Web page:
Aims and Objectives

The specific aim of the project is the sociological investigation of Jaina monastic lineages and relationships between Jaina mendicants and lay-followers by integrating and analysing previously unconnected evidence from different bio-bibliographical sources on more than 30,000 Jaina mendicants, scribes and sponsors from medieval times onward. An innovative data-model and comprehensive prosopographical database developed in collaboration with the Acharya Shri Kailasasagarsuri Gyanmandir in Koba, the Jain Vishva Bharati Institute in Ladnun, and the HRI Digital at Sheffield University will provide rich data for the planned socio-historical analysis of monastic networks and patronage. The open access database will also offer an unparalleled wealth of historical data for future projects on Jaina history and culture.

The employment of the data assembled in manuscript catalogues and compilations of inscriptions for systematic sociological research is just beginning. Sociobibliography in the age of electronic data promises to revolutionise the way in which manuscript catalogues are used. In digitised form the aggregate data embedded in expertly produced catalogues can be used for historical and sociological analysis on a large scale, once the information is transformed into databases that can be used for a multitude of research projects. The approach requires interdisciplinary and international collaboration.

Peter Flügel, principal investigator, and Kornelius Krümpelmann are researchers and co-editors of the resulting data-base, which will be developed by Michael Pidd and Katherine Rogers and hosted by DHI Sheffield, and shared with collaborating institutions. Advisors to the project are Professor J.C. Wright and Dr Renate Söhnen-Thieme (SOAS), Burkhard Quessel (The British Library), Professor Yigal Bronner (Hebrew University of Jerusalem), Professor Karin Preisendanz (Universit of Vienna), and Dr Himal Trikha (Mondes Iranien et Indien, Paris).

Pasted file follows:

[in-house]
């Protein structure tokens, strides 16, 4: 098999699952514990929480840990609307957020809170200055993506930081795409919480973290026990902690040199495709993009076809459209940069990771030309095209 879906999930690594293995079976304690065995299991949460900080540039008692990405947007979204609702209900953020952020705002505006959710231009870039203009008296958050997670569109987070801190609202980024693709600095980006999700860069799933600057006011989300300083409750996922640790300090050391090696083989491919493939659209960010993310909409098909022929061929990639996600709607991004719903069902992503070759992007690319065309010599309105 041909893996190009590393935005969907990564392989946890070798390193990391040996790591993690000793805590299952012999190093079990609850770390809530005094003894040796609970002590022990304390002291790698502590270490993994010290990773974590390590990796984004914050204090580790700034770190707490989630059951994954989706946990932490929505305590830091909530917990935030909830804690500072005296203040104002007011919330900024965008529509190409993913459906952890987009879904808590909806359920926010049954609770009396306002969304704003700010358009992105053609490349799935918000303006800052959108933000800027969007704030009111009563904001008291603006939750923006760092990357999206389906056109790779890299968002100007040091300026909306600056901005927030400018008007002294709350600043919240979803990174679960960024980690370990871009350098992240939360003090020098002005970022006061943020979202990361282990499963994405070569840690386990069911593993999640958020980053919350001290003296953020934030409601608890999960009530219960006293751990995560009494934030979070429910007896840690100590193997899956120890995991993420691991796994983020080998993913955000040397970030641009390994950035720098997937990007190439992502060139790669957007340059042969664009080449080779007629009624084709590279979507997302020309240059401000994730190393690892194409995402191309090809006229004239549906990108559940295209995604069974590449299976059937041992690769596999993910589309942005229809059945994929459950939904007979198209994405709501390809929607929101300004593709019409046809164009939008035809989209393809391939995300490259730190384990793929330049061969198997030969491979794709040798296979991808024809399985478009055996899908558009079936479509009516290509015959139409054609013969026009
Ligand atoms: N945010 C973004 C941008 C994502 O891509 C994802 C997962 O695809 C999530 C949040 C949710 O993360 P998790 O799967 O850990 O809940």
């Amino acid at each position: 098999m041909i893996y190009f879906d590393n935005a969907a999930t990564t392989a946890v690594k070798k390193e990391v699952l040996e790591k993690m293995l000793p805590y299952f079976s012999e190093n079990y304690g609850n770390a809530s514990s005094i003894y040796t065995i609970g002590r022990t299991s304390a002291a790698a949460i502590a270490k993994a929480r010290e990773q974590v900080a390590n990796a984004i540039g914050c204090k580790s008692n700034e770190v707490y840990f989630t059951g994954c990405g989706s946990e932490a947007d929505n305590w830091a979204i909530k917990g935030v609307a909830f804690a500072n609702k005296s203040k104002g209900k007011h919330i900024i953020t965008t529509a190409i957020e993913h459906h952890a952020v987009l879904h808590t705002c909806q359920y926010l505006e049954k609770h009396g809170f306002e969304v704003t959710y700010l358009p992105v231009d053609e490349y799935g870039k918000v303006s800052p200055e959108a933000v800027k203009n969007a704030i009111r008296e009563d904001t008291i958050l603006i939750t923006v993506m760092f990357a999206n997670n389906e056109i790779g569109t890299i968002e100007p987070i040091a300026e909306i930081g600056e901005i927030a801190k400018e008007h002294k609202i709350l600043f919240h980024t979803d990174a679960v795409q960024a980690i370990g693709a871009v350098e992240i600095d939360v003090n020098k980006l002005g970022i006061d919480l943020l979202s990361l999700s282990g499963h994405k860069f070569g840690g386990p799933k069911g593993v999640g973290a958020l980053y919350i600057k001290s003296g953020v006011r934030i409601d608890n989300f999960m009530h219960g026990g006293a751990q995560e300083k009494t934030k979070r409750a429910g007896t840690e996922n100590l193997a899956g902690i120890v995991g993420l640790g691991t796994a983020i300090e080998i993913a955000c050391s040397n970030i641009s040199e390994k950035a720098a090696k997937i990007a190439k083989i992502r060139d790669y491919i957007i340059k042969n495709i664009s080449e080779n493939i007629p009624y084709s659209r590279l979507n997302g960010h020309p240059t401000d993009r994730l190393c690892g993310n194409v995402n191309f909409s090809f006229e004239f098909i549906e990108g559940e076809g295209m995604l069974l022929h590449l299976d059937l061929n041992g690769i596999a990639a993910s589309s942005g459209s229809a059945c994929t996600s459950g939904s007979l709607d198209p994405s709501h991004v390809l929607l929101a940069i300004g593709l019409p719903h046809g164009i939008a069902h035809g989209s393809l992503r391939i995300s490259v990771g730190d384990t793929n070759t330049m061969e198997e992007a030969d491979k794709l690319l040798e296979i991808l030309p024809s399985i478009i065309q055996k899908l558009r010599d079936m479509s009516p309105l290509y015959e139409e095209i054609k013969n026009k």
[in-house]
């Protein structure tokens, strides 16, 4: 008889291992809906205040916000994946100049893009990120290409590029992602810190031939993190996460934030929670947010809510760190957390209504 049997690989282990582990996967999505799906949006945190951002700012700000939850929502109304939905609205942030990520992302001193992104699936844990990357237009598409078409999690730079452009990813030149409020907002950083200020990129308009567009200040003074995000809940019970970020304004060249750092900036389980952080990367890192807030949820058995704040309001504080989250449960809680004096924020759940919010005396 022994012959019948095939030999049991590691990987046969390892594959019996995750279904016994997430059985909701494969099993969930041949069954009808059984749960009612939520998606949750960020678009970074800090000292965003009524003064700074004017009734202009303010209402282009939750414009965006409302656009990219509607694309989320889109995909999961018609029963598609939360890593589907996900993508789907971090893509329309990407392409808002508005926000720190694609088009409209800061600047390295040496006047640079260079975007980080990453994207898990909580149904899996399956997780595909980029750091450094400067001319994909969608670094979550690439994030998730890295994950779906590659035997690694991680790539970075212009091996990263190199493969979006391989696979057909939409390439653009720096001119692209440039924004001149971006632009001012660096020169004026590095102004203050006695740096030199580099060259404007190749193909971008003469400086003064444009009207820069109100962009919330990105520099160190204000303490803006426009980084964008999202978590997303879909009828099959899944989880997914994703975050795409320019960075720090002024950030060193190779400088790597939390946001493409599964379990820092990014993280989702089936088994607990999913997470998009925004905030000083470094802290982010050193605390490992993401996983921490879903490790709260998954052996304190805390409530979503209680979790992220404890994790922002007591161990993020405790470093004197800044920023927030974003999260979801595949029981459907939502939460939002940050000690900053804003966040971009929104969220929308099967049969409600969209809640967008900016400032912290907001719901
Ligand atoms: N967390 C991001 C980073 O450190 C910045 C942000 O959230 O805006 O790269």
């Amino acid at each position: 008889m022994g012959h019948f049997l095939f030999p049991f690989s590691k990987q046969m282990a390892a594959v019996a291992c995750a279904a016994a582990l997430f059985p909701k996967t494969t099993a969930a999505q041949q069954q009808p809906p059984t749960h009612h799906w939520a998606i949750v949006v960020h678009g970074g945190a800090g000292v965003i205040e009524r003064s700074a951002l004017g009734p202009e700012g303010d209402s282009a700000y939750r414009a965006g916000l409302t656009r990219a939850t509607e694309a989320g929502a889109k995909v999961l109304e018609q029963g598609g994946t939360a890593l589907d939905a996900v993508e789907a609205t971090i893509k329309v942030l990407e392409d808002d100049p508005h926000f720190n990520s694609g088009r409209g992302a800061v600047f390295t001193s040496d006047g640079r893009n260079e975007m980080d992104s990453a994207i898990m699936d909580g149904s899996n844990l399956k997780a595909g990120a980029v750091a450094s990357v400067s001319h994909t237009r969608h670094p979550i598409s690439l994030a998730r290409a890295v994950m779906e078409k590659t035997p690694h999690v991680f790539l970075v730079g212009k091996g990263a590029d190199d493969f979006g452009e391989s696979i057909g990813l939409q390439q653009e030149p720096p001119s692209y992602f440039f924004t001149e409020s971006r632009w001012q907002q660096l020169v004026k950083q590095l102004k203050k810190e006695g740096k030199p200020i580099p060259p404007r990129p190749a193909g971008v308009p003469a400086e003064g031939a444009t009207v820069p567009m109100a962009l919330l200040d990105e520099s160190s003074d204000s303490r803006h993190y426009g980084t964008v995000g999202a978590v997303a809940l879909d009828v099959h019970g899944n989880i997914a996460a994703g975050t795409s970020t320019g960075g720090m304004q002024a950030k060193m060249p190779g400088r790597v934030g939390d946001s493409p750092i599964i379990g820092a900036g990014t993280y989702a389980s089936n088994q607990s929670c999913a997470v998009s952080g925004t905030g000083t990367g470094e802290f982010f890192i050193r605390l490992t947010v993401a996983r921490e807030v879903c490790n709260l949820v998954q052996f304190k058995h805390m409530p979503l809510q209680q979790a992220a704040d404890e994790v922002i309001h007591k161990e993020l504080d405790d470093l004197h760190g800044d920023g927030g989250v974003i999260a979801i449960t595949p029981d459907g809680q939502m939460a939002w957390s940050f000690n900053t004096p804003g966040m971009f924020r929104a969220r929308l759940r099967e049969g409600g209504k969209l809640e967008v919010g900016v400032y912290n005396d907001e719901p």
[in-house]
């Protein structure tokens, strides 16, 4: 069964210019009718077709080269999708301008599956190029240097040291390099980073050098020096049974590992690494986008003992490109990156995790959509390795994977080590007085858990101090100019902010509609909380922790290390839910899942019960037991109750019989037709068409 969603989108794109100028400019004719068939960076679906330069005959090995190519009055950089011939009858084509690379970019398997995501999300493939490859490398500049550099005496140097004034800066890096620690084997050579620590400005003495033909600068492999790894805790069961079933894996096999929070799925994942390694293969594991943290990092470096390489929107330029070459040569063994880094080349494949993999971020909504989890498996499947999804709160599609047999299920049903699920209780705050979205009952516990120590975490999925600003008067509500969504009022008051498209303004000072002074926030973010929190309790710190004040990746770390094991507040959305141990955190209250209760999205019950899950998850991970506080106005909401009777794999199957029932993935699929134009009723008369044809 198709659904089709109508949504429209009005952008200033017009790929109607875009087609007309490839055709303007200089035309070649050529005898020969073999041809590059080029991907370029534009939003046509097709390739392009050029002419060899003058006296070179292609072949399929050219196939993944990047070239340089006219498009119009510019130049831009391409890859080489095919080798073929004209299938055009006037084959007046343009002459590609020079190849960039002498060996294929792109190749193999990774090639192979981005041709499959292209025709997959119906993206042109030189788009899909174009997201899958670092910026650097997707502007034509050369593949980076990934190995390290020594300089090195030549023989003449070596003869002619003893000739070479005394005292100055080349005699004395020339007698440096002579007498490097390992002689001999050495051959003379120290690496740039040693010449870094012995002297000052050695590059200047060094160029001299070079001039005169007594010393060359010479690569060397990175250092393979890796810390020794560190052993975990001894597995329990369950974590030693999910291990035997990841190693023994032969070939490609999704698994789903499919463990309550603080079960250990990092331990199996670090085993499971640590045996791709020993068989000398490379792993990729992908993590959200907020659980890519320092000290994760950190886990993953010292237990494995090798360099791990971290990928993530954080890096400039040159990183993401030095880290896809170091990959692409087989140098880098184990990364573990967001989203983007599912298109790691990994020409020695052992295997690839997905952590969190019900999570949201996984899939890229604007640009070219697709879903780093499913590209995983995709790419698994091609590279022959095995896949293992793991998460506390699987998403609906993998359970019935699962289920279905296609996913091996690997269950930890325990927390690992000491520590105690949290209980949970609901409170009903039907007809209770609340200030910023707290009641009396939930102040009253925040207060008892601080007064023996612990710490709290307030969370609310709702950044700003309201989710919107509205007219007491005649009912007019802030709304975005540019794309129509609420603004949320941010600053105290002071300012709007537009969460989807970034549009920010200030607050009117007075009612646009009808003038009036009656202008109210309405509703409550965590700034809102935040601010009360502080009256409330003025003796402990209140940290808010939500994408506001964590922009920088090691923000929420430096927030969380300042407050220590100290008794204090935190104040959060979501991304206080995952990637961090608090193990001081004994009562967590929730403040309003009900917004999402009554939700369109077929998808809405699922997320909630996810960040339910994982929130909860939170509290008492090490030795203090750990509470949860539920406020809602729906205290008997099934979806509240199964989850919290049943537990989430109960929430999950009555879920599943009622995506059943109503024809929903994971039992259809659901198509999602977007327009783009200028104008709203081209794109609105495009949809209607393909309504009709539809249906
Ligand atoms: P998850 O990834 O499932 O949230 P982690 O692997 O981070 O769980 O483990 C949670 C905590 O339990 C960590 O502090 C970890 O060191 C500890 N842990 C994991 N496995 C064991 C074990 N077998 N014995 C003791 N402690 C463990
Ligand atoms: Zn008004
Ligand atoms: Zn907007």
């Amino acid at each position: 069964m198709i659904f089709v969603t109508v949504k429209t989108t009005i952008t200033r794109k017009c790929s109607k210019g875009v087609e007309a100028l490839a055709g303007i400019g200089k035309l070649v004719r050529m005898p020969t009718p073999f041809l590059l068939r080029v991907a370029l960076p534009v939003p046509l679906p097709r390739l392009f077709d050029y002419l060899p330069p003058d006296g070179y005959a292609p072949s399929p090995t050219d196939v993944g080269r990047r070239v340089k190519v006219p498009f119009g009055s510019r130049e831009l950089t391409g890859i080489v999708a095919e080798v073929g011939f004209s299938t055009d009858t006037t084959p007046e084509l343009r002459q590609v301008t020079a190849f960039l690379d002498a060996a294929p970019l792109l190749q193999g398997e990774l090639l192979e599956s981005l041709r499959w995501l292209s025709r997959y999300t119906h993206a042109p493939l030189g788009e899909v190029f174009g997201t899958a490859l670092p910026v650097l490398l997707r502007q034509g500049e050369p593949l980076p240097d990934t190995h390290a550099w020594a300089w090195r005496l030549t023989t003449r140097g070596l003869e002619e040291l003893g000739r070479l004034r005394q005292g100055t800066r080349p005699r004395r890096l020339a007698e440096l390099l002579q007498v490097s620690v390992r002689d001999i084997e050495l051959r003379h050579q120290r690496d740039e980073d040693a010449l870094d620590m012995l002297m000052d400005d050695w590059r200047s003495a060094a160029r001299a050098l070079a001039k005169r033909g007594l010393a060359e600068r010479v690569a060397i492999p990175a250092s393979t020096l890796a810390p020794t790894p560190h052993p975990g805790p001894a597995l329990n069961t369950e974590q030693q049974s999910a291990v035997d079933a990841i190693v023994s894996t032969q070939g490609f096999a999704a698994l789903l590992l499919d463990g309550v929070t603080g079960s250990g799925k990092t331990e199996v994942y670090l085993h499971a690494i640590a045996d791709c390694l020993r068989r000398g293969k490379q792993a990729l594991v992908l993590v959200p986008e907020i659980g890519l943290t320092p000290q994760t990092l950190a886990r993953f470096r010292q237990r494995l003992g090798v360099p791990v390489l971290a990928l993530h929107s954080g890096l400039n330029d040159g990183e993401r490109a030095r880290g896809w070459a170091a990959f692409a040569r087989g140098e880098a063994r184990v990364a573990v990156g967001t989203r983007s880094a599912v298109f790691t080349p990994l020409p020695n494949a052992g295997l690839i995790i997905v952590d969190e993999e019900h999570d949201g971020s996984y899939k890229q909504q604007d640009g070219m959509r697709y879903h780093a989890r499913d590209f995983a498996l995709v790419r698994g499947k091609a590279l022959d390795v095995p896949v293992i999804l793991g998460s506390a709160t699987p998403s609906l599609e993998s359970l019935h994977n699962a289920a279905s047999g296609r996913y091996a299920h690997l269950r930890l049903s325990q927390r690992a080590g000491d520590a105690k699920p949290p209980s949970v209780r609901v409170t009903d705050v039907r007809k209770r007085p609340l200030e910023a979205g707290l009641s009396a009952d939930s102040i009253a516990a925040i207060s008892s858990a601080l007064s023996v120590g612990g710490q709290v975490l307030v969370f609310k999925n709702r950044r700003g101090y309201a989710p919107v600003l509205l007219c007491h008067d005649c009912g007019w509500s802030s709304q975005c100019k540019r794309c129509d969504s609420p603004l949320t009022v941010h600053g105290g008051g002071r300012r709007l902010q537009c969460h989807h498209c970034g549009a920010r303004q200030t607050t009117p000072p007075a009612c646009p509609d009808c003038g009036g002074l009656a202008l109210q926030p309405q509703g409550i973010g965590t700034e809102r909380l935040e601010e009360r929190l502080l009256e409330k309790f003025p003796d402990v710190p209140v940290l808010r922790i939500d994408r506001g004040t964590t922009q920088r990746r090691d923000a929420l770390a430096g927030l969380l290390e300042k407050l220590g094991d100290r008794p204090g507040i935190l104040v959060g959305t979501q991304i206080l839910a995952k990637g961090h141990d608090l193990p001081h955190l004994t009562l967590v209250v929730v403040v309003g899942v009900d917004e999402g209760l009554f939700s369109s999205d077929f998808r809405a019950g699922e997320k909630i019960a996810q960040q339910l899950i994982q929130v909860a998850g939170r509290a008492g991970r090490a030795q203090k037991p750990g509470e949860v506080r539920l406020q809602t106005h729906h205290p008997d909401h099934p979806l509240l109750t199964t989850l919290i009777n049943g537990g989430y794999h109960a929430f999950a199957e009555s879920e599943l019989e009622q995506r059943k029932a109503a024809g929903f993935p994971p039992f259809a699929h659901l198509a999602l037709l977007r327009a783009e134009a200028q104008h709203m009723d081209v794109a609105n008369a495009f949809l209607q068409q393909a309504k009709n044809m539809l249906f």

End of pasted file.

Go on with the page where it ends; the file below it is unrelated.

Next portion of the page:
An initial project seminar, organised by the CoJS and hosted by the Acharya Shri Kailasasagarsuri Gyanmandir in Koba on 13-15 February 2017, brought together research teams of SOAS (Dr Peter Flügel, Dr Kornelius Krümpelmann), Koba (Acharya Ajaysagarsuri, Dr Hemantbhai Shah, Dr Kalpana Sheth), Jain Vishva Bharati Institute at Ladnun (Dr Vandana Mehta, Dr S.N. Bhardwaj), the Bhandarkar Oriental Research Institute at Pune (Dr Amruta Natu), and The Digital Humanities Institute of the University of Sheffield (Michael Pidd, Katherine Rogers). The seminar focused on the development of a suitable data-model offering enhanced analytical possibilities, while assuring compatibility with already existing data-models of digital manuscript catalogues and prosopographical data-bases. In this way suitable electronic data can be imported from other databases, which in turn will be able to freely use the JainaProsopography data.


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CoJS Newsletter • March 2017 • Issue 12

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          1. Acharya
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          5. Centre of Jaina Studies Newsletter